Camaro struggles on bumpy, wet roads

The Examiner's PETER SANDERS was a guest in David Cassidy's National Automobile Museum of Tasmania-sponsored Chevrolet Camaro in the touring section of this year's Targa Tasmania. 

And here I was thinking that Wednesday's 7am start was early, but that was nothing compared with yesterday.

I was sitting in the plush front seat of Barry Cassidy and partner Wendy Burrows's National Automobile Museum of Tasmania-sponsored Chevrolet Camaro before 6am.

At least they picked me up on their way to the Silverdome for our regular convoy start.

Just one thing concerned us as we drove down the Midland Highway towards the first Targa stage at Rossarden - although the sun was starting to make its presence felt across much of the horizon, towards the left, (read ''Rossarden'') the sky was black.

Things did not improve on the run from Avoca to the former mining town and the gravel road that led to the start of the Rossarden stage saw speeds plummet to little over walking pace.

Our speed on the closed competition section was only marginally higher, thanks to the drizzle and resultant wet, slippery road surface.

I initially thought that Barry's sedate driving came from a desire to ensure no harm came to this scribe, but on reflection I realised it was more likely a desire to look after the love of his life - oh, and Wendy too.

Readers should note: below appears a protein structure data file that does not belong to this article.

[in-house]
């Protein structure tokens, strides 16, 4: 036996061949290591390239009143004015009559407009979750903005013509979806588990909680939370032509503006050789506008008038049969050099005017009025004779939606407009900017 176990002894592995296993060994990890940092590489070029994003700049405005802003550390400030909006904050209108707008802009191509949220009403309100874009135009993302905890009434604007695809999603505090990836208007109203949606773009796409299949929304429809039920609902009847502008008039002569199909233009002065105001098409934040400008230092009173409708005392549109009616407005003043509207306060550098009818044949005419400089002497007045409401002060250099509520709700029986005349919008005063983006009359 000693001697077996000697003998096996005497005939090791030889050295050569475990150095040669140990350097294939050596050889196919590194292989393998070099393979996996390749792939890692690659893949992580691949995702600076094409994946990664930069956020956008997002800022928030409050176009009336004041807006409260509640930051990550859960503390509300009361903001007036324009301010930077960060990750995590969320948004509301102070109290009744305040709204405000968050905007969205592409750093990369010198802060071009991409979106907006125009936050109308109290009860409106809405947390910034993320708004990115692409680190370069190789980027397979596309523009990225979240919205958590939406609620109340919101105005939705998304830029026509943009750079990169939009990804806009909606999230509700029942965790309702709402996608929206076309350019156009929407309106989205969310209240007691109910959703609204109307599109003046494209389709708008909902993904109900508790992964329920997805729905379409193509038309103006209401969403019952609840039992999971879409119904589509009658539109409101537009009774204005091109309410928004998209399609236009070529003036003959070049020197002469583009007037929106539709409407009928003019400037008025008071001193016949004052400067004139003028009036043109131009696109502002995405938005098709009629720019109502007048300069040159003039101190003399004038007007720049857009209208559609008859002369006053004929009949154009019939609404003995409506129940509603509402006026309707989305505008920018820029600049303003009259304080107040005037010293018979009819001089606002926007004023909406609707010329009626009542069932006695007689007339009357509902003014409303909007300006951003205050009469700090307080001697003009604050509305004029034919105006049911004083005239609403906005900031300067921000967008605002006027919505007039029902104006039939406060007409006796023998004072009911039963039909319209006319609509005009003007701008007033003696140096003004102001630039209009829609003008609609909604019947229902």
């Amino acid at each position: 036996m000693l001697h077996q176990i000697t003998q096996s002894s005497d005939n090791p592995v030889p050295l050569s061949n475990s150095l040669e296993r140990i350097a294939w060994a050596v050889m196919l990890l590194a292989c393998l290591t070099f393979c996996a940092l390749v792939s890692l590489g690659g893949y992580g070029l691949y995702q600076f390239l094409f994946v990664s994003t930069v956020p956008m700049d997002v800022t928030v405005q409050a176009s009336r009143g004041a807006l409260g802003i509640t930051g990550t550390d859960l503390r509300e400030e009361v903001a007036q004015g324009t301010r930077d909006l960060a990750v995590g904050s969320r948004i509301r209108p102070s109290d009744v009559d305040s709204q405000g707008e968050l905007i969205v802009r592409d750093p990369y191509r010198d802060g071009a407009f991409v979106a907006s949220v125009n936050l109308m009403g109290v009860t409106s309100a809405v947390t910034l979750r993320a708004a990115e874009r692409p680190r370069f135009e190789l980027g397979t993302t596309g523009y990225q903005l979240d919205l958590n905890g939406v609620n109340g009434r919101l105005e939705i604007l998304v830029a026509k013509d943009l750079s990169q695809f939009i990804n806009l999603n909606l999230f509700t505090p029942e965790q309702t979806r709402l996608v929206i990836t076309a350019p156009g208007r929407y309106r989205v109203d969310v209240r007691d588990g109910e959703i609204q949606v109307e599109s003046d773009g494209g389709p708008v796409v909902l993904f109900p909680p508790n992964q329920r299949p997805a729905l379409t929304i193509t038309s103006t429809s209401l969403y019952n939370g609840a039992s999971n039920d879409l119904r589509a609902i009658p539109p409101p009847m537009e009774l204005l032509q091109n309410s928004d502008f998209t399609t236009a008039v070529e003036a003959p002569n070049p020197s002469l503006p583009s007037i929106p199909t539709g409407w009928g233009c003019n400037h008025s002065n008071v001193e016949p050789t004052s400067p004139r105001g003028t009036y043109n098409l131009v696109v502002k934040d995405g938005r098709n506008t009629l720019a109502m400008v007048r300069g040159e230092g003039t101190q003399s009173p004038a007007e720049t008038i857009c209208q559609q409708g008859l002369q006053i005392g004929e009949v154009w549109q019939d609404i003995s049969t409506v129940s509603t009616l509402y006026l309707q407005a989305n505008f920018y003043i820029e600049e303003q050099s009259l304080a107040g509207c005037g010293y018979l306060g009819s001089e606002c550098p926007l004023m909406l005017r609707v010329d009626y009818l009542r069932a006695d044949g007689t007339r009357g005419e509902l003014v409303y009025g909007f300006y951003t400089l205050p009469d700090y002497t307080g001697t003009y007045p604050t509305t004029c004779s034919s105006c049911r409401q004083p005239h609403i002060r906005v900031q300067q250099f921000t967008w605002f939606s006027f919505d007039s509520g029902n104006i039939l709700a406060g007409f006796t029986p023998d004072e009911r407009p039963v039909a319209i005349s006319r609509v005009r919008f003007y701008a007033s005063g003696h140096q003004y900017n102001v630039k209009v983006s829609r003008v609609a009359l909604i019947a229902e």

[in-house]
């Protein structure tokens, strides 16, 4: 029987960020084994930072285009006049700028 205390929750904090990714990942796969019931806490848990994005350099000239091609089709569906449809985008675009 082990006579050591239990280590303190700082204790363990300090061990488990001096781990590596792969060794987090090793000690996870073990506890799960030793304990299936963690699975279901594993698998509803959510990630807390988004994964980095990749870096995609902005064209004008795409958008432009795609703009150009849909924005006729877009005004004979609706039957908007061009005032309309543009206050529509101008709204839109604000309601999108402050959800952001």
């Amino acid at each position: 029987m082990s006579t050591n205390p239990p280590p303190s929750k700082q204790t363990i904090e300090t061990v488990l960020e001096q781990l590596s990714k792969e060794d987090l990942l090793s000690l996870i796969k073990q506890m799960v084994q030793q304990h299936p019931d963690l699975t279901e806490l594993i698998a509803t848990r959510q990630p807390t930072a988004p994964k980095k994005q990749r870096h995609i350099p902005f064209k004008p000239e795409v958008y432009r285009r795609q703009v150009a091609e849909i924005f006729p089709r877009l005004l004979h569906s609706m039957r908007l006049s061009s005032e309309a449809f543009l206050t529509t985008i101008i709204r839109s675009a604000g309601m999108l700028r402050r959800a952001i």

We passed through Mangana at 8.30am - en route to Fingal, St Marys and the Elephant Pass stage - where the local was already in place  waving to cars as they passed. (Thanks for that line, Wendy).

Even the weather brightened up.

There was plenty of time for chat between the Elephant Pass and the St Helens lunch stop and Barry said that Targa Tasmania would be the Camaro's last hurrah as it was now up for sale.

He said he'd bought, raced and sold race cars over the years and put the money in the bank, but always faced the same problem - the car he'd sold was gone, but then the money was always gone too.

So when he sold his last race car, he bought the Camaro so he couldn't spend the proceeds.

It seems it is time to sell the Camaro because he wants an Nc historic touring car to supplement the HQ he's racing at the moment.

Lunch at St Helens came and went and Pyengana, Weldborough and Moorina stages passed in quick succession, the dry weather allowing Barry to feel a little more comfortable about upping our speed a bit.

But as he said several times each stage, the car's soft suspension was set up to cruise between New York and Los Angeles in comfort, not squat down on bumpy Tasmania roads while being driven spiritedly.

The result was a symphony of tyre squeal - not tyres on asphalt, but over-hanging Camaro bodywork on wider-than-standard tyres.

Ah, I love the smell of rubber burning in the morning.

The Camaro came into its own in the Legerwood stage - the long, flowing corners and relatively even surface brought a smile to our faces.

Then it was the Sideling (uneventful for Wendy and I, but a lot of muscle work for Barry) and the one we'd been waiting for all day, Longford.

A loud cheer emanated from the crowds along the popular road stage as the Camaro burbled and rolled its way past their vantage points.

That was it from me - I have a couple of days off, but Barry will check in with The Examiner after each of last three days to keep you informed


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